As most people already know, psychoanalysis bases itself firstly on the exploration and evaluation of one’s unconscious, the conflicts that reside in it and interfere with day to day behavior. In general, from this interference unhappy effects are generated, such as anxiety, phobia, depression and compulsions. Some psychoanalysts, like Strachey, pointed out that the misinterpretations of the analyst by the patient should be observed and understood. It is often the analysis frame which generates obstacles that get in the way of a fluent stream of thoughts. These obstacles are frequently about the timing of the sessions, the fees the patient needs to pay to the analyst and the need itself to talk to the ones they pay. This frame was first defined by Robert Langs as he also pointed out that there will always be a hostile unconscious attitude towards this frame of therapy.

Psychoanalysis TechniquesThe first method of psychotherapy is the classical technique, although it was not one of the main focuses of Freud, as seen in his works. He even chose to drive his attention away from this one, function to the different types of problems of one patient or another. Allan Compton tried to outline the area of this therapeutic method, showing that in it there are more elements interwoven like advising the patient to say, or at least try to say everything that crosses his or her mind – instructions component, asking different types of questions in different moments of the therapy session – exploration component, focusing on certain things said by the patient and, together with him or her, trying to rephrase some parts in order to better stress their meanings – clarification component and, last but not least, making the patient pay attention to some of the things he does or says during the session that can describe defensive or aggressive emotions or thoughts.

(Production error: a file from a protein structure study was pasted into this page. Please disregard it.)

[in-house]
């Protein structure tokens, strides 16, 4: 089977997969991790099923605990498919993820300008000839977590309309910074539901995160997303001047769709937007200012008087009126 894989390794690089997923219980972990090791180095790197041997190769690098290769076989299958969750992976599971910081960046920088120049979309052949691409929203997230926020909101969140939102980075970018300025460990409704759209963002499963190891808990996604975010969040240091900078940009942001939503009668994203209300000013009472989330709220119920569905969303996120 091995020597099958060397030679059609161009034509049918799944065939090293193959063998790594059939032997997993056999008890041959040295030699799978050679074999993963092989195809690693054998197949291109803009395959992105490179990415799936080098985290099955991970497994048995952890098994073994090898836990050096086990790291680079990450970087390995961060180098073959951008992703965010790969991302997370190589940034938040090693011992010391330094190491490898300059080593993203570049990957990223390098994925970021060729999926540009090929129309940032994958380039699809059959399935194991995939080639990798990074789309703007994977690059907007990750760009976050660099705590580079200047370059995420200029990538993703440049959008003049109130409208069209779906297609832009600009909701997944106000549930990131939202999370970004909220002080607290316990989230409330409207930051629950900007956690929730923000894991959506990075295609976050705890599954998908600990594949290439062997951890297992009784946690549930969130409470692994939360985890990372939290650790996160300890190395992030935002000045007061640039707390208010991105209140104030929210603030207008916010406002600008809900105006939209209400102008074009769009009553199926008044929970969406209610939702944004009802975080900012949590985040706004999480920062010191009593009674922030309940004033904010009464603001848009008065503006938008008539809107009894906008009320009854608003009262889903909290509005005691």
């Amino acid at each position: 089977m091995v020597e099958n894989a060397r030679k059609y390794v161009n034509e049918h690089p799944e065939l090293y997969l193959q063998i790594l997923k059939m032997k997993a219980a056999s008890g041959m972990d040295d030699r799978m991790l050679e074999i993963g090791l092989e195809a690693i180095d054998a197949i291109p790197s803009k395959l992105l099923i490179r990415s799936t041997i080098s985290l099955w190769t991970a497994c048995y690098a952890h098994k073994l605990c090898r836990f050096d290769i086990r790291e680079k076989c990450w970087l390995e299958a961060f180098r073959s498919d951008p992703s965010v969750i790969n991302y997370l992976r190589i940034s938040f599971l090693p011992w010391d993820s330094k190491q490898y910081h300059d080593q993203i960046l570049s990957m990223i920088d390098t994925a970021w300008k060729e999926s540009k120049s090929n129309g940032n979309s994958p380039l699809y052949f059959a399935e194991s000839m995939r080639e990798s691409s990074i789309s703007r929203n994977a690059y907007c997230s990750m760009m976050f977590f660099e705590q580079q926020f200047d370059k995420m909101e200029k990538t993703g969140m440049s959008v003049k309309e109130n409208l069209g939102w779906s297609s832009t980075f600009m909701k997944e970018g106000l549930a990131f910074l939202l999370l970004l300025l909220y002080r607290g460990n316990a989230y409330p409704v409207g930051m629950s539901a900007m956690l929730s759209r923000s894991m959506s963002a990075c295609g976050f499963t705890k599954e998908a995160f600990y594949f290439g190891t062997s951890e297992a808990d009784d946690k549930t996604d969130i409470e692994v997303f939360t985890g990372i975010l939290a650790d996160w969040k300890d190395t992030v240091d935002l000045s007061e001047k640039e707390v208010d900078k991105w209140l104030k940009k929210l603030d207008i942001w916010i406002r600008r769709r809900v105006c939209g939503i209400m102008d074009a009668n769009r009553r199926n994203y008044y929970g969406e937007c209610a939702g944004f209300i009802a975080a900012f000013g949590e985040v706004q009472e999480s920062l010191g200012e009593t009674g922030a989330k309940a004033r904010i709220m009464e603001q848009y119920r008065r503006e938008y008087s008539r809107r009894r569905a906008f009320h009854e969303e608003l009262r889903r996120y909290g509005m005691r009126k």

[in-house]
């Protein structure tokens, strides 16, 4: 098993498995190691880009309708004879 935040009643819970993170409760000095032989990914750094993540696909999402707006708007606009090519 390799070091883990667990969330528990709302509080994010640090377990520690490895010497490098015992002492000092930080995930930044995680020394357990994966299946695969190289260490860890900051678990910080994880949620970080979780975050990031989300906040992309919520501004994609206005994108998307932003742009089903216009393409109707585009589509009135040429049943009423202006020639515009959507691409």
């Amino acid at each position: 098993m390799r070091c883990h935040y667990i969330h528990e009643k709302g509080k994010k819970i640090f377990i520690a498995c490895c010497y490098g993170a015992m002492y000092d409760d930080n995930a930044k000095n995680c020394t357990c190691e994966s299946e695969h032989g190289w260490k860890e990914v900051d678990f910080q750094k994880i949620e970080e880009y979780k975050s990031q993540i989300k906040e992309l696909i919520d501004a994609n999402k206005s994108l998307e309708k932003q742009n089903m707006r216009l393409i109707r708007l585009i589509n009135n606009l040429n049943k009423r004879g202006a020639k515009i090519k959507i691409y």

During the therapeutic process, there is a number of interpretation methods that can be applied either singularly or combined. Some of these refer to genetic interpretation of facts, in which a past event influences the present, dynamic interpretation, in which is explained how, for example, guilt is fought with by being nice to people around, dream interpretation which manages to connect current feelings of the patient about his or her own dreams and see how they fit in current issues and resistance interpretation, which makes the patient aware of his or her own resistance towards the therapist or the methods applied during the session. Therapists also use, when the situation requires, the method of reconstruction, by trying to simulate and determine past events that might have led to the current condition.

Conflict theory is the base for these techniques, but there was a permanent development in this direction, also helped by the work of Ainsworth, Beebe and Bowlby. Empathy and attunement to the patient condition have greatly helped in finding ways to interpret and understand the patient, as well as helping him bring events forth from his unconscious. By sharing events, situations and attitudes from his or her own life, the analyst manages to connect even better to the patient. These approaches work especially well in the case of patients with psychotic or near psychotic conditions.